In the figure on the left, ?ADB and ?GHF are alternate exterior angles. So are ?CDB and ?EHF. The figure on the left does not have alternate enterior angles that are congruent, but the figure on the right does.

Corresponding Angles

Corresponding angles are the pairs of angles on the same side of the transversal and on corresponding sides of the two other lines. These angles are equal in degree measure when the two lines intersected by the transversal are parallel.

It may help to draw the letter "F" (forwards and backwards) in order to help identify corresponding angles. This method is illustrated below.

Drawing the letter "F" backwards helps us see that ?ADH and ?EHF are corresponding angles. We have three other pairs of corresponding angles in this figure.

Now that we have familiarized ourselves with pairs of angles, let's practice applying some of their properties in the following exercises.

Exercises

(1) Find the value of x in the figure below.

Notice that the pair of highlighted angles are vertical angles. Because they have this relationship, their angle measures are equal. Thus, we have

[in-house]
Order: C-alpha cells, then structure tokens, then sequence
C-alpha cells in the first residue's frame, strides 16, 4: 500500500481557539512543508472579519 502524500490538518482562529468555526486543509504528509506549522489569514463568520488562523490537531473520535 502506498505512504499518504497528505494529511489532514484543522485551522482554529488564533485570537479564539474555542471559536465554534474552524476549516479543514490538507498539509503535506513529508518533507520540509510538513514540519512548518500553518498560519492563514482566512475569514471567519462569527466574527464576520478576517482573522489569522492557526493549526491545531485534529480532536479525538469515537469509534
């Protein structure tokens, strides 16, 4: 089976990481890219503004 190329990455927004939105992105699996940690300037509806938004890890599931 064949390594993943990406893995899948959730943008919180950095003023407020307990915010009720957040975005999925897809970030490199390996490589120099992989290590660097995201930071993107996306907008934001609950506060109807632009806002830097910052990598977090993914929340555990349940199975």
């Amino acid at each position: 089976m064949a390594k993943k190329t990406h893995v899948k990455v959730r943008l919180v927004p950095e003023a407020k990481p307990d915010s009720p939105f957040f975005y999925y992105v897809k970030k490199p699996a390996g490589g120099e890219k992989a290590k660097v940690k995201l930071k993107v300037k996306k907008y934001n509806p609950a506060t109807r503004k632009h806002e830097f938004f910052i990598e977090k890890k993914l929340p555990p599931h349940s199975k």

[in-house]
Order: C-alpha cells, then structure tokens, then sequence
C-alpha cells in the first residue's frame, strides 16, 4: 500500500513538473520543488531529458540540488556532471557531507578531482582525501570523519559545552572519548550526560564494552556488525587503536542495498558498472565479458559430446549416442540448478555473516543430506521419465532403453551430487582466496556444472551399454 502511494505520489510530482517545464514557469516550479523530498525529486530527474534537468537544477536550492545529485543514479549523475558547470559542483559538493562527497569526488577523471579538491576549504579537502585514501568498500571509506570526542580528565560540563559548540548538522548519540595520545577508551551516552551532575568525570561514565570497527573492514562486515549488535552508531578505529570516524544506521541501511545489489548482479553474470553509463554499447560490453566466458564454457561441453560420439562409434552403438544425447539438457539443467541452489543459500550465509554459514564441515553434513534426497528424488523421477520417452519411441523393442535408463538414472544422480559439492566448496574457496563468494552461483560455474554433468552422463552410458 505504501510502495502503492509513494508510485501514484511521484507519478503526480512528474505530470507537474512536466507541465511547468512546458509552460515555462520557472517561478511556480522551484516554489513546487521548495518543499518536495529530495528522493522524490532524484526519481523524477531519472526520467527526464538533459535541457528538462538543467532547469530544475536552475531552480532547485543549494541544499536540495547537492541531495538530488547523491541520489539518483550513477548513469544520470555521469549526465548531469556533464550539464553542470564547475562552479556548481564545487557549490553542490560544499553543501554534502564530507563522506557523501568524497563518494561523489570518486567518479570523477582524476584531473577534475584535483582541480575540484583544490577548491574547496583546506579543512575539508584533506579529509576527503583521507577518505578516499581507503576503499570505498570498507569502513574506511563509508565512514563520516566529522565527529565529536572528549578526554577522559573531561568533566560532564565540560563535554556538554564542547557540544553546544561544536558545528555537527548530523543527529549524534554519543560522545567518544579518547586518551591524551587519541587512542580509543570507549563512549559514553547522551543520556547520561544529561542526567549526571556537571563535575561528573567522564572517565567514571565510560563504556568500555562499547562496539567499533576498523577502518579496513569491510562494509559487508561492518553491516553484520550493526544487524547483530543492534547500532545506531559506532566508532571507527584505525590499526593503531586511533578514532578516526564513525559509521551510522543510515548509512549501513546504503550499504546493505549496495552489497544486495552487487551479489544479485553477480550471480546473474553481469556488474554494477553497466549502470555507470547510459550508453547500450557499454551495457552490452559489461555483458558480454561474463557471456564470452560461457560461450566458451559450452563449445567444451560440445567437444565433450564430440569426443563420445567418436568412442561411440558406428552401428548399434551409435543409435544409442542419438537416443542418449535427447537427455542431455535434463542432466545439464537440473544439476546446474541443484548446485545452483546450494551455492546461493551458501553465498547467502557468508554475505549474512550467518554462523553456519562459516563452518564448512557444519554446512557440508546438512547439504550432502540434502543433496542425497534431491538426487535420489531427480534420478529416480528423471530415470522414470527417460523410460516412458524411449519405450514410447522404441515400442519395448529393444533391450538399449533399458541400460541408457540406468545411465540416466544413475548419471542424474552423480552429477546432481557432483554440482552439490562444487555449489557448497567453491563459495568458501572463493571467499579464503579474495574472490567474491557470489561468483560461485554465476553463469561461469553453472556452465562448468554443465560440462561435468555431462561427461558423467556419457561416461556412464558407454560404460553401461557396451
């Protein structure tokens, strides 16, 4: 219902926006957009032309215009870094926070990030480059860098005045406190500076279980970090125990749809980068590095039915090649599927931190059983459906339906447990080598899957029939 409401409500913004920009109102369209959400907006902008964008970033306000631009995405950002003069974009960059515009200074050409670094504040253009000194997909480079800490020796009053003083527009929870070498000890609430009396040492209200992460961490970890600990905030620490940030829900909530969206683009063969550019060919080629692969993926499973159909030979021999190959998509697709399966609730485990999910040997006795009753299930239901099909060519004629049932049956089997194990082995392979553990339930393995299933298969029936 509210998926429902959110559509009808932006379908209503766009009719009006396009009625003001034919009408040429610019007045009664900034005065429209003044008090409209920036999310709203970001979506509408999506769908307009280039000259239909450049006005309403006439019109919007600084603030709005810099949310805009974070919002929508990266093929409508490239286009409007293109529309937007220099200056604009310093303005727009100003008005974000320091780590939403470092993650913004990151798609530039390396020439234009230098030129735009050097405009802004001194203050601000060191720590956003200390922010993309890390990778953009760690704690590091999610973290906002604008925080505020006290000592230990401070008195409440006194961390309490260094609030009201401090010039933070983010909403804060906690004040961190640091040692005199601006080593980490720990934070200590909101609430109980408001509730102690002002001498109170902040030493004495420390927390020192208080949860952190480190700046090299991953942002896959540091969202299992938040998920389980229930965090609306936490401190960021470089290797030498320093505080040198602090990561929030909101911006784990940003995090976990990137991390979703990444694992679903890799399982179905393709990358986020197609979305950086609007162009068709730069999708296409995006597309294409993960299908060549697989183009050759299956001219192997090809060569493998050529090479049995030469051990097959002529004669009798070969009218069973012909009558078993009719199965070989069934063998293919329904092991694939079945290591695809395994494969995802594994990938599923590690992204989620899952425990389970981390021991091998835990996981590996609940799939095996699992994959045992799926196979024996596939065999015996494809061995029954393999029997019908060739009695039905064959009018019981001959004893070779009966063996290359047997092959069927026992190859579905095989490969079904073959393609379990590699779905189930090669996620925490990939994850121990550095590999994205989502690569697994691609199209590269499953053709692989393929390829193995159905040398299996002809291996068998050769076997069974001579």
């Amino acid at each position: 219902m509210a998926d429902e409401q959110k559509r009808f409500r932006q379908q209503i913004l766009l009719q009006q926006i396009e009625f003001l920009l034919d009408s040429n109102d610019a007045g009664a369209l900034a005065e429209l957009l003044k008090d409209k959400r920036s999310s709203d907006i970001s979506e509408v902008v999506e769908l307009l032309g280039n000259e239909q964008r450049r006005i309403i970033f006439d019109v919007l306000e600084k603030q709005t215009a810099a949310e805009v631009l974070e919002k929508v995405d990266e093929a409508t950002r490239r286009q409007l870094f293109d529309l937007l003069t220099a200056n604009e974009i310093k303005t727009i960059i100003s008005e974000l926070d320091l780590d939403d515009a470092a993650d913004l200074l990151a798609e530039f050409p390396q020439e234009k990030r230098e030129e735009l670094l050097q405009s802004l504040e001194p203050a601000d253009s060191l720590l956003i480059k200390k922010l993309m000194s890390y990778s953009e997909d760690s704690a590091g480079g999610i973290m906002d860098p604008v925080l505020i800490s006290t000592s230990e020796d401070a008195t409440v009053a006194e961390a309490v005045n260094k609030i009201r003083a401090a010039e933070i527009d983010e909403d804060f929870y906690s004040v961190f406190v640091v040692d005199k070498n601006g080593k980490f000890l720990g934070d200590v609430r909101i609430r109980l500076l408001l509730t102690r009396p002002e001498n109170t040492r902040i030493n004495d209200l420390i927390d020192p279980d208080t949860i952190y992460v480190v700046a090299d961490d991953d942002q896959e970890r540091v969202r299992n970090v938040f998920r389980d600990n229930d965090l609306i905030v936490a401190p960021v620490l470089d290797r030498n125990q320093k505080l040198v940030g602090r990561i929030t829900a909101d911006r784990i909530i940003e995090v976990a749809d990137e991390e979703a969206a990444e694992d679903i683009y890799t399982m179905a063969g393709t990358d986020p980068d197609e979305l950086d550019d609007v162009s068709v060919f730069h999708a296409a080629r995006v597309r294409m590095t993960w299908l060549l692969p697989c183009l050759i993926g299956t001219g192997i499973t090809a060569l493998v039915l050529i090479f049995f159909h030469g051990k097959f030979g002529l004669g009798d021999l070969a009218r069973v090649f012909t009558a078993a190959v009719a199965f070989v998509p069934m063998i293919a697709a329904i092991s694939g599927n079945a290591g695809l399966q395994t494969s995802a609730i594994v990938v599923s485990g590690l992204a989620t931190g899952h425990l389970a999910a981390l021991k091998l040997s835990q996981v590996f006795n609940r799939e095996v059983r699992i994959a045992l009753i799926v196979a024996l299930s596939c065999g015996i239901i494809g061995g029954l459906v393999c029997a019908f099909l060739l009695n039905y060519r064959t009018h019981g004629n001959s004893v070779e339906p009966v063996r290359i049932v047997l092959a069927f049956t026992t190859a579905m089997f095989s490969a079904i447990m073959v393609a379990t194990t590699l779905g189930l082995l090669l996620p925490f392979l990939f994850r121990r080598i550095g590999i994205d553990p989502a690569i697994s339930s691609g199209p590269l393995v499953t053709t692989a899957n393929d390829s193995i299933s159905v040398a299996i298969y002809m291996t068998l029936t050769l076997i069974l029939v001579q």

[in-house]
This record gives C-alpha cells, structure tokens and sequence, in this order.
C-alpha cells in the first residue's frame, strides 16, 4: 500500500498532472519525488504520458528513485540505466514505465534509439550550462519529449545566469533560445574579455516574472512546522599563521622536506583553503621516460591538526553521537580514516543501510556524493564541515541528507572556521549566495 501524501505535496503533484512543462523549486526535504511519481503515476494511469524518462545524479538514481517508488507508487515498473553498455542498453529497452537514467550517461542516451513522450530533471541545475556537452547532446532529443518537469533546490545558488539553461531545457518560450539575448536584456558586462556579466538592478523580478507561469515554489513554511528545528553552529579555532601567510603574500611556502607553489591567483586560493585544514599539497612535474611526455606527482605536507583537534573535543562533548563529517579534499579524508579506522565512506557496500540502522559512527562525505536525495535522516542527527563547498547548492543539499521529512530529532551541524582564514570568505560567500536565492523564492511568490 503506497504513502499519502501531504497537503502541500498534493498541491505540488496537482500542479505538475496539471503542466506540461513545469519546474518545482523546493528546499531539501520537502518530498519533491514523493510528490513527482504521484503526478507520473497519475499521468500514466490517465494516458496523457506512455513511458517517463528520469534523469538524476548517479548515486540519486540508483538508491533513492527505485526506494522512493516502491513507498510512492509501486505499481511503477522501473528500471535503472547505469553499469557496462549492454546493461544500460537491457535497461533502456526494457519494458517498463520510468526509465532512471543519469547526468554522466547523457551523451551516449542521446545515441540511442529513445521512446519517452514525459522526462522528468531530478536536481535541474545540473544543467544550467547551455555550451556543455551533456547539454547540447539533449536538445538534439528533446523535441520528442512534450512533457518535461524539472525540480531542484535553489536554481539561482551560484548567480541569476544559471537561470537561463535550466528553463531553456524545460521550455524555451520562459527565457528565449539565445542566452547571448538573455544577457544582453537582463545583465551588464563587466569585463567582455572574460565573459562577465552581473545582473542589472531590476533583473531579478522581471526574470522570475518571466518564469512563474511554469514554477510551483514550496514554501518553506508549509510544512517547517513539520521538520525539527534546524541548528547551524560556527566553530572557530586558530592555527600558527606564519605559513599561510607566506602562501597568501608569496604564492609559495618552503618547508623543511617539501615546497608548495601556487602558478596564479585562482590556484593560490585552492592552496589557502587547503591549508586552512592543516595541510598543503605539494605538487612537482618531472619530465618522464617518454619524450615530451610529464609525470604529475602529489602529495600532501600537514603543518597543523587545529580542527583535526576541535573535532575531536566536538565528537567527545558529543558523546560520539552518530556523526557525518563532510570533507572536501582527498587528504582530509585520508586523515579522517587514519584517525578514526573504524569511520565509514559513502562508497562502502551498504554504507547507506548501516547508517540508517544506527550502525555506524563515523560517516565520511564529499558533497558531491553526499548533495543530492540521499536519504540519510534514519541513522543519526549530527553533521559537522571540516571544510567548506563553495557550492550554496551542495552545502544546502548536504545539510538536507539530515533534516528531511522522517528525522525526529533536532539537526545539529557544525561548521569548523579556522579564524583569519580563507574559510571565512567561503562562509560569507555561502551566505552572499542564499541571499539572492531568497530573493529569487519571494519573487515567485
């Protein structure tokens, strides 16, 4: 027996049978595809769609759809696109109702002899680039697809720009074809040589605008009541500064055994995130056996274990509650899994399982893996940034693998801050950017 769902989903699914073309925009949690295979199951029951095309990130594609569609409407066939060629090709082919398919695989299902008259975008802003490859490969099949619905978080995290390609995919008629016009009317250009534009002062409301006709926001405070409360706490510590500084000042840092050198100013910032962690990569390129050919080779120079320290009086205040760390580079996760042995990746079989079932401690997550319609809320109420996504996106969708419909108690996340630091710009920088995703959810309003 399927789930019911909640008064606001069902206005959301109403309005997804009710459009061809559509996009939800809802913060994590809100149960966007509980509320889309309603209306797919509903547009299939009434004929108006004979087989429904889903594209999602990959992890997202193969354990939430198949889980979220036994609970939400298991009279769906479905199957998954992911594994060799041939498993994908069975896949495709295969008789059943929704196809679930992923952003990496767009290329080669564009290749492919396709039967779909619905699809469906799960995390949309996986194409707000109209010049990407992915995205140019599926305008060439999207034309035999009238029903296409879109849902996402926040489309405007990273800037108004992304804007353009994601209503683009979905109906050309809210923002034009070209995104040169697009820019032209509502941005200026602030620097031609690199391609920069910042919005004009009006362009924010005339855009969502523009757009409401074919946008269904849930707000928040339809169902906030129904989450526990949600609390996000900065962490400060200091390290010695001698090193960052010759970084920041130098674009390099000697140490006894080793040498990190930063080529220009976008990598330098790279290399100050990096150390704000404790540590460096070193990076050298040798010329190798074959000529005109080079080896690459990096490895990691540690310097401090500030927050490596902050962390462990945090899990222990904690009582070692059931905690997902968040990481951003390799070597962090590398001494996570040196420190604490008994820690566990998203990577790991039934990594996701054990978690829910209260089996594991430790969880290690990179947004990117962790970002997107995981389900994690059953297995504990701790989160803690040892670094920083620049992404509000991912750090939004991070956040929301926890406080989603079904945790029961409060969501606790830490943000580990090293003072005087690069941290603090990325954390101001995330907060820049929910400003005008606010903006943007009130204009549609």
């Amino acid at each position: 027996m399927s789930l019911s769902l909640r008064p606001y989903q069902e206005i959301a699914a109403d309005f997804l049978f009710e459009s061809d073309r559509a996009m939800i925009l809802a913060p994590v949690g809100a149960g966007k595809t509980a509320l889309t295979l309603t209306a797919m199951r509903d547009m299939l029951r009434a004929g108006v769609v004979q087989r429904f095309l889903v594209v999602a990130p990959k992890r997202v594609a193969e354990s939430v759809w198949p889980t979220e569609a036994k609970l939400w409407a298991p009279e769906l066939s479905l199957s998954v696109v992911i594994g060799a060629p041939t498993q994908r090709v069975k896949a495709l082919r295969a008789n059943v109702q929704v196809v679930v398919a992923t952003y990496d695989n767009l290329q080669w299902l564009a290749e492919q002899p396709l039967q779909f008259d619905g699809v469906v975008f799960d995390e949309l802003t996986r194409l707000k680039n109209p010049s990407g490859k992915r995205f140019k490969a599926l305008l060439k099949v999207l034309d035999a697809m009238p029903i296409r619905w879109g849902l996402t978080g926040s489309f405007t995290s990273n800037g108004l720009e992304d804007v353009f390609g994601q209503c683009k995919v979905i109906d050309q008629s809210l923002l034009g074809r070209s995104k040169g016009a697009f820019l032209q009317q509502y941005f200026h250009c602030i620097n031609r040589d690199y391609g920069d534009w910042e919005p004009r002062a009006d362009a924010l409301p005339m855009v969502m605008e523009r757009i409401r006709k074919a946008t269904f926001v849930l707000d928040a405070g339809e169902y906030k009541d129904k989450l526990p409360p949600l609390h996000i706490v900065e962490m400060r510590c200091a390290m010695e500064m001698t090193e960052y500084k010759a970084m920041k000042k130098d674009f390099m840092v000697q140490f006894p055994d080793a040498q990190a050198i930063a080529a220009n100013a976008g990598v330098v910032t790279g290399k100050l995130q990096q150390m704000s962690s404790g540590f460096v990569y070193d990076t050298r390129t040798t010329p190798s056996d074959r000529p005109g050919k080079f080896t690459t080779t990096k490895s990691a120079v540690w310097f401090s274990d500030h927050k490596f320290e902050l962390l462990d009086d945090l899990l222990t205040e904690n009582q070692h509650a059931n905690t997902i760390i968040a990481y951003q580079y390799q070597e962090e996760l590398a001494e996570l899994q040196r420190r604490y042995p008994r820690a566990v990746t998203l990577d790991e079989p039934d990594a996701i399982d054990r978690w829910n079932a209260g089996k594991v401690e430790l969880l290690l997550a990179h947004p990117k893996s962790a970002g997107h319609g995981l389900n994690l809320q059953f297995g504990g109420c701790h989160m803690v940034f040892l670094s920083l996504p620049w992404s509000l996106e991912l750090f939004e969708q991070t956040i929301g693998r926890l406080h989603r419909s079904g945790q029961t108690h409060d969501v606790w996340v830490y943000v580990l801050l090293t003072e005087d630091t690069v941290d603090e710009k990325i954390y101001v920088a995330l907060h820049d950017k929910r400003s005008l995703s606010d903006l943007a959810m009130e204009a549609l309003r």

We have found that the value of x is 37. We can go one step further to make sure that the angles are equal by plugging 37 in for x. Indeed, the vertical angles highlighted above are equal.

(2) Find the measures of ?QRT and ?TRS shown below.

In order to solve this problem, it will be important to use our knowledge of supplementary angles. The figure shows two angles that, when combined, form straight angle ?QRS, which is 180°. So, we have

However, we are still not done. The question asks for the measures of ?QRT and ?TRS. We still have to plug in 15 for x. We get

(3) Find the values of x and y using the figure below. Lines MG and NJ run parallel to each other.

There are several ways to work this problem out. Regardless of which path we decide to take it will be necessary to use supplementary angles. We know that the sum of the measure of ?HIJ and ?JIK must be 180°. Thus, we write

Next, we must find a relationship between ?GHI, ?HIJ, and ?JIK. Notice that ?GHI and ?JIK are corresponding angles. Since we were given that MG and NJ are parallel, we know that these angles are equal. Through the transitive property, we can reason that ?GHI and ?HIJ are supplements of each other: